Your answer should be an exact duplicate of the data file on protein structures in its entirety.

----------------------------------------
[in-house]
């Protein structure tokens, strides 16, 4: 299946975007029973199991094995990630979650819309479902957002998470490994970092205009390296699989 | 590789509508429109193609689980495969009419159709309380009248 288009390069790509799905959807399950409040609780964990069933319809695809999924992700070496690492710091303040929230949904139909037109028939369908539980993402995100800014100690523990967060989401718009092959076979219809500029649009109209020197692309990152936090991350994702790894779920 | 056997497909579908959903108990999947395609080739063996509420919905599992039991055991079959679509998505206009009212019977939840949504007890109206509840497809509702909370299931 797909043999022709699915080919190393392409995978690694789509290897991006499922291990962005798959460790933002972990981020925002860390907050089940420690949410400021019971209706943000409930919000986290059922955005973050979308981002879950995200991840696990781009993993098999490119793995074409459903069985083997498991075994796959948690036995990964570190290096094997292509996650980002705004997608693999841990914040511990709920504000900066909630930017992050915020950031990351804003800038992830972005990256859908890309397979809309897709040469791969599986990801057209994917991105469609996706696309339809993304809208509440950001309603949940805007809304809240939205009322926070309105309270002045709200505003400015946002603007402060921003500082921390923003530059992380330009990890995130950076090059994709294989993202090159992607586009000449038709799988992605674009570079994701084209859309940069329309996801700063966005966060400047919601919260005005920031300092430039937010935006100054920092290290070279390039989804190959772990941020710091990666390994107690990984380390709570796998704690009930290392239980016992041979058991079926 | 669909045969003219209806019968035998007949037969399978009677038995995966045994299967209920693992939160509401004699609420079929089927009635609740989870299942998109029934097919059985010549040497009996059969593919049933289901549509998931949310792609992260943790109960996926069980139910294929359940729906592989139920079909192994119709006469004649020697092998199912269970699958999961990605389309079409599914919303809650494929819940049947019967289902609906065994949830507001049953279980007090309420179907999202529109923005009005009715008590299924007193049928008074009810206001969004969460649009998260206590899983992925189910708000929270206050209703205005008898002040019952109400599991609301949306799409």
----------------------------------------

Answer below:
[in-house]
């Protein structure tokens, strides 16, 4: 299946975007029973199991094995990630979650819309479902957002998470490994970092205009390296699989 | 590789509508429109193609689980495969009419159709309380009248 288009390069790509799905959807399950409040609780964990069933319809695809999924992700070496690492710091303040929230949904139909037109028939369908539980993402995100800014100690523990967060989401718009092959076979219809500029649009109209020197692309990152936090991350994702790894779920 | 056997497909579908959903108990999947395609080739063996509420919905599992039991055991079959679509998505206009009212019977939840949504007890109206509840497809509702909370299931 797909043999022709699915080919190393392409995978690694789509290897991006499922291990962005798959460790933002972990981020925002860390907050089940420690949410400021019971209706943000409930919000986290059922955005973050979308981002879950995200991840696990781009993993098999490119793995074409459903069985083997498991075994796959948690036995990964570190290096094997292509996650980002705004997608693999841990914040511990709920504000900066909630930017992050915020950031990351804003800038992830972005990256859908890309397979809309897709040469791969599986990801057209994917991105469609996706696309339809993304809208509440950001309603949940805007809304809240939205009322926070309105309270002045709200505003400015946002603007402060921003500082921390923003530059992380330009990890995130950076090059994709294989993202090159992607586009000449038709799988992605674009570079994701084209859309940069329309996801700063966005966060400047919601919260005005920031300092430039937010935006100054920092290290070279390039989804190959772990941020710091990666390994107690990984380390709570796998704690009930290392239980016992041979058991079926 | 669909045969003219209806019968035998007949037969399978009677038995995966045994299967209920693992939160509401004699609420079929089927009635609740989870299942998109029934097919059985010549040497009996059969593919049933289901549509998931949310792609992260943790109960996926069980139910294929359940729906592989139920079909192994119709006469004649020697092998199912269970699958999961990605389309079409599914919303809650494929819940049947019967289902609906065994949830507001049953279980007090309420179907999202529109923005009005009715008590299924007193049928008074009810206001969004969460649009998260206590899983992925189910708000929270206050209703205005008898002040019952109400599991609301949306799409």